In the classic tale of the Tortoise and the Hare, the tortoise wins the race because he is steady and consistent. While the Hare, who sprints and is frantic in his quest to win, burns out, stops, and falls asleep to rest. Leading us to the well-known moral of the story, "This is a marathon not a sprint," or, phrased simply, "Slow and Steady wins the race." But in the age of endless Zoom meetings, how do you keep it slow and steady when science indicates we’re exhausted from spending all day on virtual calls? A recent Stanford University survey tells us in fact, we are more fatigued than ever before.
In the age of virtual meetings, we’re all operating at the speed of the Hare - our brains are not running slow nor steady. So how do we find time to inject the curiosity, growth and learning we all crave to keep moving forward on our path?
At Decker, we’ve worked with thousands of executives from all types of industries, both in-person and virtually. I've seen hares, tortoises, and sometimes a mixture of both. There are some clear patterns that show up regarding what separates those that find the time to learn that new skill they desire, and those who don’t start or give up quickly.
Here are three ways to keep a solid pace, and finish your learning journey with energy to spare:
1. Break Down the First Step Until It's Laughably Easy
Many times when we’re excited about learning a new skill, we commit to the lofty goal of learning the big skill all at once. Then, as we can’t keep up the grand momentum we promised ourselves, we start to tire and fade in our commitment, leading us to feel terrible about ourselves for doing so. Instead, take on the idea of starting small and compounding.
As Darren Hardy discusses in one of my favorite skill-building books, The Compound Effect, it’s about starting small...so small you think it's easy to start. And then let the habit and momentum build.
Consider the all too familiar workout resolution - you want to get back in shape, so you decide to go to the gym every day of the week. Come weeks 2 and 3, you’re exhausted - you’ve become the hare, and you fall asleep. What works best is pacing ourselves - easing slowly into a new routine so that within a few months, the habit kicks in without all the mental anguish of a big task bogging you down
"Exercising" your brain requires the same intentionality. If you come home from work feeling Zoom-fatigued, commit to just 10 minutes of practice. At the end, whether you’re inspired to go for 20, or decide to call it a day, you’ll still feel accomplished. Repeating this process, you’ll have strong momentum behind you. As the saying goes, "Inch by inch it’s a cinch. Yard by Yard, it’s hard"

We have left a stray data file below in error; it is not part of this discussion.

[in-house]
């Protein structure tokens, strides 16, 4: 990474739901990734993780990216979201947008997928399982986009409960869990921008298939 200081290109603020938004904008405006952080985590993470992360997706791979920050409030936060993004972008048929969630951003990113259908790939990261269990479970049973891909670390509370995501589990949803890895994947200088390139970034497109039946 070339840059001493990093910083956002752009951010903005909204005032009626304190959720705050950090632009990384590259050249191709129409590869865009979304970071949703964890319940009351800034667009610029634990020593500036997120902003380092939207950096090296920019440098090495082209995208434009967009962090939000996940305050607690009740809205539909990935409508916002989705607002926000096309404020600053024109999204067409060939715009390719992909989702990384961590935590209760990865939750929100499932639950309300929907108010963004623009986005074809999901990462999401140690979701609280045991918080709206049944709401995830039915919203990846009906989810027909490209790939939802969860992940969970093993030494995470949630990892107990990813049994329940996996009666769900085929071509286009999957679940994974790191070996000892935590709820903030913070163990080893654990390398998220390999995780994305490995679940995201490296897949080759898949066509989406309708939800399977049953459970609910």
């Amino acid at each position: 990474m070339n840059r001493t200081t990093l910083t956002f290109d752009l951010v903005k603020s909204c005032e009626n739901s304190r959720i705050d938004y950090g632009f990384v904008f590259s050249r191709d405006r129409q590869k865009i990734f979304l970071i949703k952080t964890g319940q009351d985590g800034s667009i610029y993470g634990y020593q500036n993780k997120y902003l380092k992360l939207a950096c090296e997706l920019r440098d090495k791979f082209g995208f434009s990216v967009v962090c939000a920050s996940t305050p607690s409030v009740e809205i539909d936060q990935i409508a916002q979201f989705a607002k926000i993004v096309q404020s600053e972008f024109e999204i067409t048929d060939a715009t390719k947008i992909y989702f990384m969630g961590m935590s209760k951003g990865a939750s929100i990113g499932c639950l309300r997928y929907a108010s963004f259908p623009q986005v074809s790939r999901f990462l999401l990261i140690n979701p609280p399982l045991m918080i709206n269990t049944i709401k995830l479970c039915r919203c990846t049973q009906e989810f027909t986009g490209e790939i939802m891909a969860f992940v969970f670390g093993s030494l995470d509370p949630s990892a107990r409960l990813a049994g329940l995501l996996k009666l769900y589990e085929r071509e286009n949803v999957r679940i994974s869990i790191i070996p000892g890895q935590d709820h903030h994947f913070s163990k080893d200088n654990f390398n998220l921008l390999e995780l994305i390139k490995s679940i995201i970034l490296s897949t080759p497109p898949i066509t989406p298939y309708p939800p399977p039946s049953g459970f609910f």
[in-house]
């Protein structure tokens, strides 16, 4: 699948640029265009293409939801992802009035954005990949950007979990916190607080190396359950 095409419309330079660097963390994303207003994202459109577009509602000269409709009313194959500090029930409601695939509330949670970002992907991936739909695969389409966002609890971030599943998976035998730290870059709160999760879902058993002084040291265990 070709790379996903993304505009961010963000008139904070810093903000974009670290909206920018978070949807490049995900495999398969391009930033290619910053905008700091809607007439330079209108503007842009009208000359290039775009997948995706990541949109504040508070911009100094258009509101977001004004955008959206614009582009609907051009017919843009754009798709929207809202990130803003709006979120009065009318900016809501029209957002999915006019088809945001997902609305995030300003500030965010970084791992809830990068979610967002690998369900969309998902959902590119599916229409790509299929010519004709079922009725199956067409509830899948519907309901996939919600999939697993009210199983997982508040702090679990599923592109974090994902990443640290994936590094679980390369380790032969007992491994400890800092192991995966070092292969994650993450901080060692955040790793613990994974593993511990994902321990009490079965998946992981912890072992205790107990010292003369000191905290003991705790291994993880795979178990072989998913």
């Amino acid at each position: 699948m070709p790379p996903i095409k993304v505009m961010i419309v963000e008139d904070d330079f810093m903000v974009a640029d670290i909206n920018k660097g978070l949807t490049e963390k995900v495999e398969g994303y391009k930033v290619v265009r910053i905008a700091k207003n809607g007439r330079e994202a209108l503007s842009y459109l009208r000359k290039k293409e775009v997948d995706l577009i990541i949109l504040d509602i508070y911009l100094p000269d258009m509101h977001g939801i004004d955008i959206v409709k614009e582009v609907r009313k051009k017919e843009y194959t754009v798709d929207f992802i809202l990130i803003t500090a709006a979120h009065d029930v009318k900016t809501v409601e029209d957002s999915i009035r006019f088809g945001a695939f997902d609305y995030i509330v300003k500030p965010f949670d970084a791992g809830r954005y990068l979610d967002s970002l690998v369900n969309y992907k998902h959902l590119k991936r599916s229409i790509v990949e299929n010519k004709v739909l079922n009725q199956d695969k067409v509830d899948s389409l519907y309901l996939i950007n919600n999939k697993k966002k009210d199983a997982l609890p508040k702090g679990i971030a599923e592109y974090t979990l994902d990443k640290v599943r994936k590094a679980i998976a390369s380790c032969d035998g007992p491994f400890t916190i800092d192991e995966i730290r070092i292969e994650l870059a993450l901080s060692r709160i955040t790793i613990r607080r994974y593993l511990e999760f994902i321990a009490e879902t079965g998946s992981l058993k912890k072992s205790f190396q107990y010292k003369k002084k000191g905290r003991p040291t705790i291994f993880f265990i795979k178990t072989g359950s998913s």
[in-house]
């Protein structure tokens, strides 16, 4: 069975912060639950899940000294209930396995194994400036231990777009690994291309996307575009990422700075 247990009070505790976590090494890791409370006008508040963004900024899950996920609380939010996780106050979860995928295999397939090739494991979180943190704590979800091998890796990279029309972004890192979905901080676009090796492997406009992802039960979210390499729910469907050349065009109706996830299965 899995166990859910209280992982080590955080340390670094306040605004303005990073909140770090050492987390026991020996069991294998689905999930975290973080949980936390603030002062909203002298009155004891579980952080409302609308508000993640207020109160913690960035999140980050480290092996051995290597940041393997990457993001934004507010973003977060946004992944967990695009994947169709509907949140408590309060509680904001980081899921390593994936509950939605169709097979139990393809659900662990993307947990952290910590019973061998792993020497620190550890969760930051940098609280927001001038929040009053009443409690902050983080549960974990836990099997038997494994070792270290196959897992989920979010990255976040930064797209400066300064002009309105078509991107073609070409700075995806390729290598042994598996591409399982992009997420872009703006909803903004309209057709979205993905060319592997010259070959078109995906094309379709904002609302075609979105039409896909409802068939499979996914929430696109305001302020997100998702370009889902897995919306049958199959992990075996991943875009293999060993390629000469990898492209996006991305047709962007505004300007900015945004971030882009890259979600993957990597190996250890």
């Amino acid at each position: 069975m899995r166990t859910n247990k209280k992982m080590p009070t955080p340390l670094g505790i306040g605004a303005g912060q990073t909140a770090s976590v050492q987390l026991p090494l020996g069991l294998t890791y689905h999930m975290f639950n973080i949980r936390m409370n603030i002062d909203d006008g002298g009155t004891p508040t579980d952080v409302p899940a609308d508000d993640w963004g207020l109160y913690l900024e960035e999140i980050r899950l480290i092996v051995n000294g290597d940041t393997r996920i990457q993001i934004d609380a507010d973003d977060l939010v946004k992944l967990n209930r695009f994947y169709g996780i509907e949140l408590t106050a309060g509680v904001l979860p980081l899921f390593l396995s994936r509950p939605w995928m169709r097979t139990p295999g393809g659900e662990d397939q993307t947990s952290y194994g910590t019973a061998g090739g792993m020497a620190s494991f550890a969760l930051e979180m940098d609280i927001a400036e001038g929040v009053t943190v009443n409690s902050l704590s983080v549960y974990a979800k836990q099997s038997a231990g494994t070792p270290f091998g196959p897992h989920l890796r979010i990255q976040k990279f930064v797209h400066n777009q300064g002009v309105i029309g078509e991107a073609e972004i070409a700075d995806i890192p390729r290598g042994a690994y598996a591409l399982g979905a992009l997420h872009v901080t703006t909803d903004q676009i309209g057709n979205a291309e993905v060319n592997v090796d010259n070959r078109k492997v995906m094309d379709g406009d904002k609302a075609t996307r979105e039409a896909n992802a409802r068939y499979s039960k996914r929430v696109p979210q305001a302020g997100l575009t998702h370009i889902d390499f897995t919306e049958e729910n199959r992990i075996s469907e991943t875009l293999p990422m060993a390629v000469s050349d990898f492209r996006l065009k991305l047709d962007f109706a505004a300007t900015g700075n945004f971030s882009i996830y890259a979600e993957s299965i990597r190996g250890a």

2. Stop Using Motivation, Use Existing Habits and Behavior
Why do you brush your teeth at night? Is it because you are super motivated to do it? Or is it because you are triggered by a habit? Science and human behavior tell 70% of what we do is habitual. In his book Tiny Habits author and Stanford Professor, BJ Fogg, tells us behavior is much more reliable than motivation. Behavior connects our present abilities with our future possibilities. So, why do you brush your teeth? Because this behavior is triggered by walking into the bathroom at night.
How does this relate to learning a new skill? Studies find that of all people who start a self-directed course to learn a new skill, 90% don’t finish. Why? Because they overestimate their motivation to do it. Instead, create a trigger from your already existing, everyday behavior. When beginning a new course, make starting your computer every day be your trigger to hop on and learn for 10 minutes. Or, make it a post-dinner habit to go learn, read, or study. Now you are using behavior instead of motivation.
3. Bring a Partner or Team Along for the Ride
Maybe the hare would have actually won his race if he had a great partner or team reminding him to stay humble, not overdo it, and keep the pace. I can’t give you a book or a scholarly article for this tip, all I know is that in years of working with executives on their development, those who learn together with a colleague, coach, or team, have a much higher success rate of learning a skill faster, with more impact. By nature, we are beings who long for community, we enjoy peaks and learn in the valleys much more when we are riding through them with others by our side. We are slower when we do it alone. We all can help each other be better- it’s the human condition.
Next time you decide it's time for growth and learn a new skill that builds toward your ambition, remember these three principles to stay steady in your efforts. It makes me think, in this day and age, the Hare would never actually stop to take a break, he would be running all the way home because he remembered he had a zoom meeting to attend.
At Decker, we know these principles are key to growth. That's why we created a proven course on communication skills; Decker Digital: Communicate to Influence. You can take it at your own pace, in only 10-20 minutes per day (or week). We’ll help you use simple behavior to stay consistent. Our course has one of the highest completion rates in the business and we guide you through taking it with your team for the best learnings and success. And we’ll be with you every step of the way, as it should be.